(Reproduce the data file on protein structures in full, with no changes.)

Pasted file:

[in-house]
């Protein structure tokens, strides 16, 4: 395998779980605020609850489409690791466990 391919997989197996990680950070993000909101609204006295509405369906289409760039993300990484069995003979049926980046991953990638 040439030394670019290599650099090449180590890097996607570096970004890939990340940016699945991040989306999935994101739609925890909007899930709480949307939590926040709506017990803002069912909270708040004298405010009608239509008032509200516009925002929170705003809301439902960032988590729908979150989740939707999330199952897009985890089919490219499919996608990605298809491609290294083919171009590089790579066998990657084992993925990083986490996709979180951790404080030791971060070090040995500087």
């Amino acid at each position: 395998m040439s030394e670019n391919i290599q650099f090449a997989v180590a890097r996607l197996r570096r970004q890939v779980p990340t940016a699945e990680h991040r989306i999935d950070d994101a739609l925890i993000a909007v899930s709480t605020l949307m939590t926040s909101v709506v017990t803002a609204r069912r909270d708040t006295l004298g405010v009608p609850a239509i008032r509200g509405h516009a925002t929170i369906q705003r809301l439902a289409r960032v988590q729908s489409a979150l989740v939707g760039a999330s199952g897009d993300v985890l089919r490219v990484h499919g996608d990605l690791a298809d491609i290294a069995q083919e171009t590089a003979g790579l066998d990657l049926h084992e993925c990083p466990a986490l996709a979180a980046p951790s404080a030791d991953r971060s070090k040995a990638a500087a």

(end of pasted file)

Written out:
[in-house]
């Protein structure tokens, strides 16, 4: 395998779980605020609850489409690791466990 391919997989197996990680950070993000909101609204006295509405369906289409760039993300990484069995003979049926980046991953990638 040439030394670019290599650099090449180590890097996607570096970004890939990340940016699945991040989306999935994101739609925890909007899930709480949307939590926040709506017990803002069912909270708040004298405010009608239509008032509200516009925002929170705003809301439902960032988590729908979150989740939707999330199952897009985890089919490219499919996608990605298809491609290294083919171009590089790579066998990657084992993925990083986490996709979180951790404080030791971060070090040995500087």
């Amino acid at each position: 395998m040439s030394e670019n391919i290599q650099f090449a997989v180590a890097r996607l197996r570096r970004q890939v779980p990340t940016a699945e990680h991040r989306i999935d950070d994101a739609l925890i993000a909007v899930s709480t605020l949307m939590t926040s909101v709506v017990t803002a609204r069912r909270d708040t006295l004298g405010v009608p609850a239509i008032r509200g509405h516009a925002t929170i369906q705003r809301l439902a289409r960032v988590q729908s489409a979150l989740v939707g760039a999330s199952g897009d993300v985890l089919r490219v990484h499919g996608d990605l690791a298809d491609i290294a069995q083919e171009t590089a003979g790579l066998d990657l049926h084992e993925c990083p466990a986490l996709a979180a980046p951790s404080a030791d991953r971060s070090k040995a990638a500087a």